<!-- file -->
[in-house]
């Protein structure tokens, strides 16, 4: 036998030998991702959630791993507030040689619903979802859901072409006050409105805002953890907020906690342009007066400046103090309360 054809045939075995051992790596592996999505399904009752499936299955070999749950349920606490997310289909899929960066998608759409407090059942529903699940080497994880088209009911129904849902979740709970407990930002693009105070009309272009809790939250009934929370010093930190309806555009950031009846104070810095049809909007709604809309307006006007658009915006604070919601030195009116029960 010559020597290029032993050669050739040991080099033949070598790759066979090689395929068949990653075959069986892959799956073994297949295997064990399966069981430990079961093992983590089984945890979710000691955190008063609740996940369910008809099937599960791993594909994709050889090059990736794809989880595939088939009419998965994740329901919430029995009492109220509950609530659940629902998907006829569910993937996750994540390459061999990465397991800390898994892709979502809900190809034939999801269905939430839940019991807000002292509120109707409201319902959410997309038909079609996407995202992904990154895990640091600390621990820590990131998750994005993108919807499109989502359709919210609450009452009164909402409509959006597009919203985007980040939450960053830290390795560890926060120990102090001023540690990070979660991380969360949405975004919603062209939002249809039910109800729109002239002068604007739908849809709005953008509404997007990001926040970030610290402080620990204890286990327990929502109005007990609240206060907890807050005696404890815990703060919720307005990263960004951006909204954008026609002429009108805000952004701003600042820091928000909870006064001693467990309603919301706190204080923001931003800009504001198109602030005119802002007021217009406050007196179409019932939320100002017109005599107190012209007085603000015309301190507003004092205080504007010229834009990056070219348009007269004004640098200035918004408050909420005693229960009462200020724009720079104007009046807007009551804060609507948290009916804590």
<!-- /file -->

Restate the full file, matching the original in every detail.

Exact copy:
[in-house]
């Protein structure tokens, strides 16, 4: 036998030998991702959630791993507030040689619903979802859901072409006050409105805002953890907020906690342009007066400046103090309360 054809045939075995051992790596592996999505399904009752499936299955070999749950349920606490997310289909899929960066998608759409407090059942529903699940080497994880088209009911129904849902979740709970407990930002693009105070009309272009809790939250009934929370010093930190309806555009950031009846104070810095049809909007709604809309307006006007658009915006604070919601030195009116029960 010559020597290029032993050669050739040991080099033949070598790759066979090689395929068949990653075959069986892959799956073994297949295997064990399966069981430990079961093992983590089984945890979710000691955190008063609740996940369910008809099937599960791993594909994709050889090059990736794809989880595939088939009419998965994740329901919430029995009492109220509950609530659940629902998907006829569910993937996750994540390459061999990465397991800390898994892709979502809900190809034939999801269905939430839940019991807000002292509120109707409201319902959410997309038909079609996407995202992904990154895990640091600390621990820590990131998750994005993108919807499109989502359709919210609450009452009164909402409509959006597009919203985007980040939450960053830290390795560890926060120990102090001023540690990070979660991380969360949405975004919603062209939002249809039910109800729109002239002068604007739908849809709005953008509404997007990001926040970030610290402080620990204890286990327990929502109005007990609240206060907890807050005696404890815990703060919720307005990263960004951006909204954008026609002429009108805000952004701003600042820091928000909870006064001693467990309603919301706190204080923001931003800009504001198109602030005119802002007021217009406050007196179409019932939320100002017109005599107190012209007085603000015309301190507003004092205080504007010229834009990056070219348009007269004004640098200035918004408050909420005693229960009462200020724009720079104007009046807007009551804060609507948290009916804590």